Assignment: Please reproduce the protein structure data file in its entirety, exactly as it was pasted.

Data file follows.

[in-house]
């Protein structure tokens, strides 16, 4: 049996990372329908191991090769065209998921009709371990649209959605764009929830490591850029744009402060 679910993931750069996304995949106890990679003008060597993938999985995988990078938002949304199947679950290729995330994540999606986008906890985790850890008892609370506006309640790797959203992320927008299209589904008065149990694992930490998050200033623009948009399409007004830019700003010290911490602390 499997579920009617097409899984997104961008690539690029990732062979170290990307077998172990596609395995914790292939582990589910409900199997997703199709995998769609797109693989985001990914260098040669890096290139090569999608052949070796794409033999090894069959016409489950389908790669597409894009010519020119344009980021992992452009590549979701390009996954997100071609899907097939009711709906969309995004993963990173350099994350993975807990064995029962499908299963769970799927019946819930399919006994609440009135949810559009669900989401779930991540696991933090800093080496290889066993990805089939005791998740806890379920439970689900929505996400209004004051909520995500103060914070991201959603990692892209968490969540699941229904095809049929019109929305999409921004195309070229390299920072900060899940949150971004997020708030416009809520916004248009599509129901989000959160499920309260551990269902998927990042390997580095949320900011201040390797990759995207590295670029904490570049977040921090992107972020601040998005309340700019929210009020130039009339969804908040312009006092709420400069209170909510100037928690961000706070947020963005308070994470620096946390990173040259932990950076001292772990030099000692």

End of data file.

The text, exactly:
[in-house]
């Protein structure tokens, strides 16, 4: 049996990372329908191991090769065209998921009709371990649209959605764009929830490591850029744009402060 679910993931750069996304995949106890990679003008060597993938999985995988990078938002949304199947679950290729995330994540999606986008906890985790850890008892609370506006309640790797959203992320927008299209589904008065149990694992930490998050200033623009948009399409007004830019700003010290911490602390 499997579920009617097409899984997104961008690539690029990732062979170290990307077998172990596609395995914790292939582990589910409900199997997703199709995998769609797109693989985001990914260098040669890096290139090569999608052949070796794409033999090894069959016409489950389908790669597409894009010519020119344009980021992992452009590549979701390009996954997100071609899907097939009711709906969309995004993963990173350099994350993975807990064995029962499908299963769970799927019946819930399919006994609440009135949810559009669900989401779930991540696991933090800093080496290889066993990805089939005791998740806890379920439970689900929505996400209004004051909520995500103060914070991201959603990692892209968490969540699941229904095809049929019109929305999409921004195309070229390299920072900060899940949150971004997020708030416009809520916004248009599509129901989000959160499920309260551990269902998927990042390997580095949320900011201040390797990759995207590295670029904490570049977040921090992107972020601040998005309340700019929210009020130039009339969804908040312009006092709420400069209170909510100037928690961000706070947020963005308070994470620096946390990173040259932990950076001292772990030099000692």